State Roundup: Hogan, Raskin on the Capitol riot; Child care centers, renters face pressure with temporary pandemic relief

State Roundup: Hogan, Raskin on the Capitol riot; Child care centers, renters face pressure with temporary pandemic relief

Gov. Hogan was on the CBS Mornings at the Capitol on Thursday morning.

MD LEADERS TAKE SPOTLIGHT ON INSURRECTION ANNIVERSARY: The first anniversary of the insurrection at the U.S. Capitol was marked Thursday as much of the previous year has, with Maryland Congressman Jamie B. Raskin in the national spotlight and a whirlwind national interview tour. Josh Kurtz/Maryland Matters.

  • Also taking a national prominent spot, GOP Gov. Larry Hogan expressed concern about the direction of his party. Standing just outside the U.S. Capitol one year to the day after the insurrection that sought to disrupt the certification of the 2020 presidential election, Hogan on “CBS Mornings” denounced those who have spread falsehoods about the outcome.  Bruce DePuyt and Josh Kurtz/Maryland Matters
  • A reporter on the ground that day writes, “A year after the January 6 coup attempt, my biggest takeaway remains the same as it was that surreal and violent afternoon, as I stood and witnessed the action on the steps of U.S. Capitol.Why the U.S. Capitol building was left largely undefended remains an urgent question”. A year later, it remains the key question.” With this follow-up:Why is it taking so long for those responsible to be held accountable?” Ron Cassie/Baltimore Magazine
  • Here is the full clip of Gov. Larry Hogan on CBS Mornings Thursday discussing last year’s riot.

CHILDCARE, HOUSING AID IS OFFERING FRAGILE SAFETY NET: Twenty licensed child-care operations closed their doors in Washington County during the pandemic, and the Maryland State Child Care Association warns the industry was already teetering as it operated on a razor-thin margin before the pandemic. Its executive director condemned a lack of urgency by the Maryland State Department of Education in distributing pandemic aid. Julie E. Greene/Hagerstown Herald-Mail

  • One woman’s story reveals the fragility of pandemic eviction aid, with a landlord coming close to evicting a Baltimore woman who got COVID-19 and lost her job, despite having gotten $12,000 in aid that required a halt on eviction. Barry Simms/WBALTV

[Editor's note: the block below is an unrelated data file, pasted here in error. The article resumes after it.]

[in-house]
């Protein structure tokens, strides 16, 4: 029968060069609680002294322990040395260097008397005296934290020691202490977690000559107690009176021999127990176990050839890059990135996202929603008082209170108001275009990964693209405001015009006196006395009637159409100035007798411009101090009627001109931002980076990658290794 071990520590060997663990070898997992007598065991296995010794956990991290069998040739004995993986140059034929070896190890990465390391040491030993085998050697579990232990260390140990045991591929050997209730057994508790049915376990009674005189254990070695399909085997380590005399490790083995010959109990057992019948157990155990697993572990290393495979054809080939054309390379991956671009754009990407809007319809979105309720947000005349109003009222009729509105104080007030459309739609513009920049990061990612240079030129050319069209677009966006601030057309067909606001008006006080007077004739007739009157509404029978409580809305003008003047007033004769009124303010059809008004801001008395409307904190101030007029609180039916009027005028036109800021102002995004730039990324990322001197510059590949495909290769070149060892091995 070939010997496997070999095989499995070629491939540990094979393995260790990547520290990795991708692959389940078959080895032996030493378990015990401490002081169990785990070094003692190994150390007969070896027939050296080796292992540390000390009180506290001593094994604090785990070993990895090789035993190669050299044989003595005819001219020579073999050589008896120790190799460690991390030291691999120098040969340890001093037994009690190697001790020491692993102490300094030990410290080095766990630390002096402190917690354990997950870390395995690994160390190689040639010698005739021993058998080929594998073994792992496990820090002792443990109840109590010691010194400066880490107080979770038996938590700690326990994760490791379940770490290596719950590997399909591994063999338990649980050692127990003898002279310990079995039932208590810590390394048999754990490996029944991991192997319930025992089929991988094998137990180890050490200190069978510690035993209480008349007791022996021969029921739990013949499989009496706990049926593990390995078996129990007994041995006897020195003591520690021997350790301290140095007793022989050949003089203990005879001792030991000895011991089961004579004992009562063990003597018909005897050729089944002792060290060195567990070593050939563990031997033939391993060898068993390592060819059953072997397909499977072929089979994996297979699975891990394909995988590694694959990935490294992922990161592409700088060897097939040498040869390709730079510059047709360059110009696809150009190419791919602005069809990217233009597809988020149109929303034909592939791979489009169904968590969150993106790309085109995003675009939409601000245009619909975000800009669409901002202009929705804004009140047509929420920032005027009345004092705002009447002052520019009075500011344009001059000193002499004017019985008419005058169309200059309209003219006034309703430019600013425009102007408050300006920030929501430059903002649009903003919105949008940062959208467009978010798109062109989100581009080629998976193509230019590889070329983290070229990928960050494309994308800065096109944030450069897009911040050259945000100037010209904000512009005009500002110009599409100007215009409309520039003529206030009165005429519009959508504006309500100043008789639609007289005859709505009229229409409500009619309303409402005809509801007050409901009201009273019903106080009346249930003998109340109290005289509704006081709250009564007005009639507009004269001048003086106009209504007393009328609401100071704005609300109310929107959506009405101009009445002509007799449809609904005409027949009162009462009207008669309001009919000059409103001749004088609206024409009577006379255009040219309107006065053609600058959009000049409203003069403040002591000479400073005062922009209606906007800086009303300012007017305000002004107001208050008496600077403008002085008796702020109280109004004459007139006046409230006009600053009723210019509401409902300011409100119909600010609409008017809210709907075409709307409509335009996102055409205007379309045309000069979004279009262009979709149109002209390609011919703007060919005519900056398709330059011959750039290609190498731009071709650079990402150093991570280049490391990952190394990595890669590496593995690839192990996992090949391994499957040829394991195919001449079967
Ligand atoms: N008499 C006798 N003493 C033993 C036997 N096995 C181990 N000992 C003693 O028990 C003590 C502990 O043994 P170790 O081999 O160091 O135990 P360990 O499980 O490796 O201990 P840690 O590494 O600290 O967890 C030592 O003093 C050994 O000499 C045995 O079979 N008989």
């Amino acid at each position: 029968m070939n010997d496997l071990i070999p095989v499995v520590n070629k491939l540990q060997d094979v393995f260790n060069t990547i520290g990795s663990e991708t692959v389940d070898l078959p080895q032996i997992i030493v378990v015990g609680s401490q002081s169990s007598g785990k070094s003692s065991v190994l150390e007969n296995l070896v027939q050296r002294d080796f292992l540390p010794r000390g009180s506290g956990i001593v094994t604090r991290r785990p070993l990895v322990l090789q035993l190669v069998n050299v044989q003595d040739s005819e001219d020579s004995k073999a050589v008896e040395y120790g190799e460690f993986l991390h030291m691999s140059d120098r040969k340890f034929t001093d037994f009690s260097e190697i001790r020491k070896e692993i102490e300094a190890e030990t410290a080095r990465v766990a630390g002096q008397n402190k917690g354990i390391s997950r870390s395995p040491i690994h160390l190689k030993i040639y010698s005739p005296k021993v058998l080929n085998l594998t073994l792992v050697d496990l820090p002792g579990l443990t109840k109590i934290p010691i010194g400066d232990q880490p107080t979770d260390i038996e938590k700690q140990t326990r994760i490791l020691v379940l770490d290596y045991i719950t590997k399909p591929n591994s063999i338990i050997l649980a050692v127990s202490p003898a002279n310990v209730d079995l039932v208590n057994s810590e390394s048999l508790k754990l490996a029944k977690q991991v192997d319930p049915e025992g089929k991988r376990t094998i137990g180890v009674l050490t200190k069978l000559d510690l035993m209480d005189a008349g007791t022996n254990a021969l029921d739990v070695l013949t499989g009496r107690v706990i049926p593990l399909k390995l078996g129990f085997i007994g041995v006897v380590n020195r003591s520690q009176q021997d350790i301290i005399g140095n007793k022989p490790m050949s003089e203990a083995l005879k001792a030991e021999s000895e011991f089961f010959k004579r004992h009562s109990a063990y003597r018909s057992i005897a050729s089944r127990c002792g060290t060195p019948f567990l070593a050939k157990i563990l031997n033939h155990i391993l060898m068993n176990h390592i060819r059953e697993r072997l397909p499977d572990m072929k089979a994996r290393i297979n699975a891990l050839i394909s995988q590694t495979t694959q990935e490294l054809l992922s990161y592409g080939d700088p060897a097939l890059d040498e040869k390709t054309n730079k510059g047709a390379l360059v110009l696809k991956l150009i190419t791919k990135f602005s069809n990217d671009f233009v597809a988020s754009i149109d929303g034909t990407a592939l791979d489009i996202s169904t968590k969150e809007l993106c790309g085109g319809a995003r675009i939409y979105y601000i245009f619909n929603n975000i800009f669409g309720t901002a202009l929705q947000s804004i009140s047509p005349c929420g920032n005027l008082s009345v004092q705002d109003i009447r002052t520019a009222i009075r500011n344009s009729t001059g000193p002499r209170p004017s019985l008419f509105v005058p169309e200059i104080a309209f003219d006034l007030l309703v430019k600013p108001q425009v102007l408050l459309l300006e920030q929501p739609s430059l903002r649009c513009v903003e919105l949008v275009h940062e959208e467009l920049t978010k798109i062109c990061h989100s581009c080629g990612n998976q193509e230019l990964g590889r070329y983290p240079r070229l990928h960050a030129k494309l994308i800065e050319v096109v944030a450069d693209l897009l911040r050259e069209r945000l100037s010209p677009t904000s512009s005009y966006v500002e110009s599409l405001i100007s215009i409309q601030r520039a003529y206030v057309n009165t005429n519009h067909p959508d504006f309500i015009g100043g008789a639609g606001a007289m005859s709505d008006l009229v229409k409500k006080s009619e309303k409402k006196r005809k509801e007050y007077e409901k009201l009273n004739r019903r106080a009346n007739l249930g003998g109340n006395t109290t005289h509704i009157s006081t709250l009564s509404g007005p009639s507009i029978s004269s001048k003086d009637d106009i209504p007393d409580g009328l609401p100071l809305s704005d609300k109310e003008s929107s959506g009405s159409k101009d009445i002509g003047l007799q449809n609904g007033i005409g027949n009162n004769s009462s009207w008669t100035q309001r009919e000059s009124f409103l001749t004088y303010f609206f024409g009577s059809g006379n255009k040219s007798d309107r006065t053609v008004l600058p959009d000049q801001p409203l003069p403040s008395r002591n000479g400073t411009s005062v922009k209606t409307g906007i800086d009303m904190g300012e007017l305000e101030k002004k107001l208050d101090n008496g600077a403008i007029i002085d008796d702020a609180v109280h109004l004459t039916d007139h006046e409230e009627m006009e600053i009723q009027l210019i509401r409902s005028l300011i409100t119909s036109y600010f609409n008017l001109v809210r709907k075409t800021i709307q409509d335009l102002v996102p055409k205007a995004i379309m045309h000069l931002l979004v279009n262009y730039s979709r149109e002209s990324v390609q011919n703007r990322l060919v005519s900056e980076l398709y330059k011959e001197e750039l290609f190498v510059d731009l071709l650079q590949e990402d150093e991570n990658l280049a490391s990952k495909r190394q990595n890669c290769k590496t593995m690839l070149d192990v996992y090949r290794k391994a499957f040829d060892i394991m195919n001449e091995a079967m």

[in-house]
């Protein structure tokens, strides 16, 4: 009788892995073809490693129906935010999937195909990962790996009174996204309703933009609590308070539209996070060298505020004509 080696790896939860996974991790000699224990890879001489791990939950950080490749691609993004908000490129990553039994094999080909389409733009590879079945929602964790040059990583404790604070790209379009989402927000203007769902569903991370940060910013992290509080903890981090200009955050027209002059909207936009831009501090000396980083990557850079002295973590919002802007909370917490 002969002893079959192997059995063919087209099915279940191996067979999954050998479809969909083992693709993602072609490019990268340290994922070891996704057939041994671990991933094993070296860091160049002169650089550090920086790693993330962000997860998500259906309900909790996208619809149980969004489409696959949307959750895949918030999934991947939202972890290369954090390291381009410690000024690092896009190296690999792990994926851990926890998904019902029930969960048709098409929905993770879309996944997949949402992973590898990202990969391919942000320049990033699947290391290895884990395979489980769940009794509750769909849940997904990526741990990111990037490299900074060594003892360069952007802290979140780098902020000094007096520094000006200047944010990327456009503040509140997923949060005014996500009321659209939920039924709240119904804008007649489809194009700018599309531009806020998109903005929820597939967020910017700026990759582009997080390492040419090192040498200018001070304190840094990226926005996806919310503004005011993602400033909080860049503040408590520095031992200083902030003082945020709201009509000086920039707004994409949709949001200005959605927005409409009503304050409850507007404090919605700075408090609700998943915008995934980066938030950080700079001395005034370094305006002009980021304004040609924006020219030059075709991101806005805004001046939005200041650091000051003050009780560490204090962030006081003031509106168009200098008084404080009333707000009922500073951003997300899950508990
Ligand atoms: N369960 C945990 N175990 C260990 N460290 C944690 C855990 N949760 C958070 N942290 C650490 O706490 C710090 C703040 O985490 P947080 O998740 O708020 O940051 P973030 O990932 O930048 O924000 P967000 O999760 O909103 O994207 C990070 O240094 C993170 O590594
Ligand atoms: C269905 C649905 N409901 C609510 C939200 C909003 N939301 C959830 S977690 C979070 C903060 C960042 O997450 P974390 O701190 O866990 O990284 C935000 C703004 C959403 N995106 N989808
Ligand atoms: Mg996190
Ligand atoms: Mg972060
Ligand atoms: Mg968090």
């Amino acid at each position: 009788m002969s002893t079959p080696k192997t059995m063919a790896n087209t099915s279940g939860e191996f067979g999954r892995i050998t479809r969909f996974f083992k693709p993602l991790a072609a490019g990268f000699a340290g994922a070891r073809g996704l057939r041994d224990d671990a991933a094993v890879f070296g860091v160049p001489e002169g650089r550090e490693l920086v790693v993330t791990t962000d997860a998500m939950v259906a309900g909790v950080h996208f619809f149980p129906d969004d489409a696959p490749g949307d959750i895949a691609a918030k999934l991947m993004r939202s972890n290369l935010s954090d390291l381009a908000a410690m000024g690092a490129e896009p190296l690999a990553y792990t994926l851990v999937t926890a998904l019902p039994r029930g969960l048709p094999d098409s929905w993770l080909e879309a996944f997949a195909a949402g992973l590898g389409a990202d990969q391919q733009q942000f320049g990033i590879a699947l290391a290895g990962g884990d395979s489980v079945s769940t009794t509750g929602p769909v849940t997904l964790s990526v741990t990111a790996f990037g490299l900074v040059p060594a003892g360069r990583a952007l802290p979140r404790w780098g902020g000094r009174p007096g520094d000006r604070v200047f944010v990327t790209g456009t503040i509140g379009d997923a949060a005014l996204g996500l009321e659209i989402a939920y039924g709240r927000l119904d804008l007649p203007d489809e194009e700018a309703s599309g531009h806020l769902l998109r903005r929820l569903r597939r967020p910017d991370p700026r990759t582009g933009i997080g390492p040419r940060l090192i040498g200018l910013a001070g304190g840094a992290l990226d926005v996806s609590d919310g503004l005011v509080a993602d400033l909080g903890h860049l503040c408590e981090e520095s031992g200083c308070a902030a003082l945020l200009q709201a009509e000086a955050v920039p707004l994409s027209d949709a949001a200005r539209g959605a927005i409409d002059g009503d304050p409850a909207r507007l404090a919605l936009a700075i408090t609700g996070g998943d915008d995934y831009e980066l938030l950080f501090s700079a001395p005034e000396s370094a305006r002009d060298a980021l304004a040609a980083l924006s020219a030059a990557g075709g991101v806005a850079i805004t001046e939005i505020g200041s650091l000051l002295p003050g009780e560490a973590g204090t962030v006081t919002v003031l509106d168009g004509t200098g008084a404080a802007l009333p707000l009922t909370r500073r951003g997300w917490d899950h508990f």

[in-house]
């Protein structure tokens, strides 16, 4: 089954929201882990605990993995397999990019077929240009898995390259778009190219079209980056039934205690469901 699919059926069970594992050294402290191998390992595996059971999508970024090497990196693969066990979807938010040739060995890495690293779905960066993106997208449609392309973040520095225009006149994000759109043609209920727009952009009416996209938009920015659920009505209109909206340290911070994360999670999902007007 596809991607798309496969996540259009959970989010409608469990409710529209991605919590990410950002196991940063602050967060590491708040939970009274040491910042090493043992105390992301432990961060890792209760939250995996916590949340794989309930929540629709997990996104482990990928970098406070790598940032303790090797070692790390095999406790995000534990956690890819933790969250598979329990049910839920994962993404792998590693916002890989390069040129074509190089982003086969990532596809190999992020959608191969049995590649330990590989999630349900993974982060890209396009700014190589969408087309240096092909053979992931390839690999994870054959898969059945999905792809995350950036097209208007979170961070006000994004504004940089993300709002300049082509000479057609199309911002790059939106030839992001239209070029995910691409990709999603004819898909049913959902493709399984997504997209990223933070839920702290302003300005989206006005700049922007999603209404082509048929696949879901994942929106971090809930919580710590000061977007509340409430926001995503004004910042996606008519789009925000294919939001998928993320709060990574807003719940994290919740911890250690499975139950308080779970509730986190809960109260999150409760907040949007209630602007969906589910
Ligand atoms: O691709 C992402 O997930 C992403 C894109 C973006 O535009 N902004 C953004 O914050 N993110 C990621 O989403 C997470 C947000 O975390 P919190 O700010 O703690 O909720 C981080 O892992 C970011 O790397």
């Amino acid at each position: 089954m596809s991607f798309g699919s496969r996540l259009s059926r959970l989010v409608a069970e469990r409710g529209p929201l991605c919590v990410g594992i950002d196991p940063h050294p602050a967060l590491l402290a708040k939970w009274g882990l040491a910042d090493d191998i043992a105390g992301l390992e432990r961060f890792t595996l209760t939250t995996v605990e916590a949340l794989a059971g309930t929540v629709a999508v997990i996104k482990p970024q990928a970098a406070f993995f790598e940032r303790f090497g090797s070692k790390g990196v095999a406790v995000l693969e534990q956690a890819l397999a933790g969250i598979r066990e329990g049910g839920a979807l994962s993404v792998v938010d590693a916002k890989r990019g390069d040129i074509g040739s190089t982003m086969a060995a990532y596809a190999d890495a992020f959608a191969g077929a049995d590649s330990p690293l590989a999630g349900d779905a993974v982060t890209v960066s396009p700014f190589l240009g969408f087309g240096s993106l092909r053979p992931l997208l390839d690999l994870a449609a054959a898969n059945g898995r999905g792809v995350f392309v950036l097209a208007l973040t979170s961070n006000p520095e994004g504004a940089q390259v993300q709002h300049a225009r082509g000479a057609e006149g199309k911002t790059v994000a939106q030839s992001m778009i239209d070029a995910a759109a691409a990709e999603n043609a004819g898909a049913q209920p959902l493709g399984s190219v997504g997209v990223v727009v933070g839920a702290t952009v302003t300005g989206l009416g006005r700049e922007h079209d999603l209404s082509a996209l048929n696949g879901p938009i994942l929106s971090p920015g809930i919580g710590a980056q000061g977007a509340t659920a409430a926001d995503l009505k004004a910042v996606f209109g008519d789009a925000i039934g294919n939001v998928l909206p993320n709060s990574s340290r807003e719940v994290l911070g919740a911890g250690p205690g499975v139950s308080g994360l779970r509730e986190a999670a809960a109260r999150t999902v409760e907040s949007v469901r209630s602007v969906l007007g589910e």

• Building a robust access to counsel program for Marylanders facing eviction will take money — perhaps around $30 million per year — and a commitment to reshaping rent court proceedings, a new report argues. Madeleine O’Neill/The Daily Record.
  • Acknowledging how the pandemic has kept homeowners from paying bills, Gov. Larry Hogan announced the opening of the Maryland Homeowner Assistance Fund to support homeowners with mortgage relief, legal services, home repairs, and housing counseling. Laura Stewart/Baltimore Fishbowl

MTA EZPASS BILLS ARE STILL UNDER HUGE BACKLOG: The Maryland Transportation Authority continues to report a huge backlog in the processing of deferred EZPass tolling bills, with some drivers just now receiving violation notices and overdue penalties dating more than a year ago. Ryan Dickstein/WMAR.

  • Maryland drivers are complaining about E-ZPass overbilling and being unable to reach customer service while others are having trouble logging into their accounts to replenish their balance and are now facing stiff fines. David Collins/WBALTV

NEW TESTING SITES AT HOSPITALS ANNOUNCED: Gov. Larry Hogan announced Thursday that 10 new COVID-19 testing sites will open at Maryland hospitals by next week. All of the sites will be walk-up or drive-thru, and open seven days a week. Sarah Kim/WYPR-FM.

MORE EMS UNITS COMING TO CARROLL: Another emergency measure to reduce burden on emergency responders and hospitals is the three additional emergency medical service units will soon be put into service in Carroll County for the duration of Maryland’s State of Emergency, with federal grant funds covering the cost. Madison Bateman/Carroll County Times.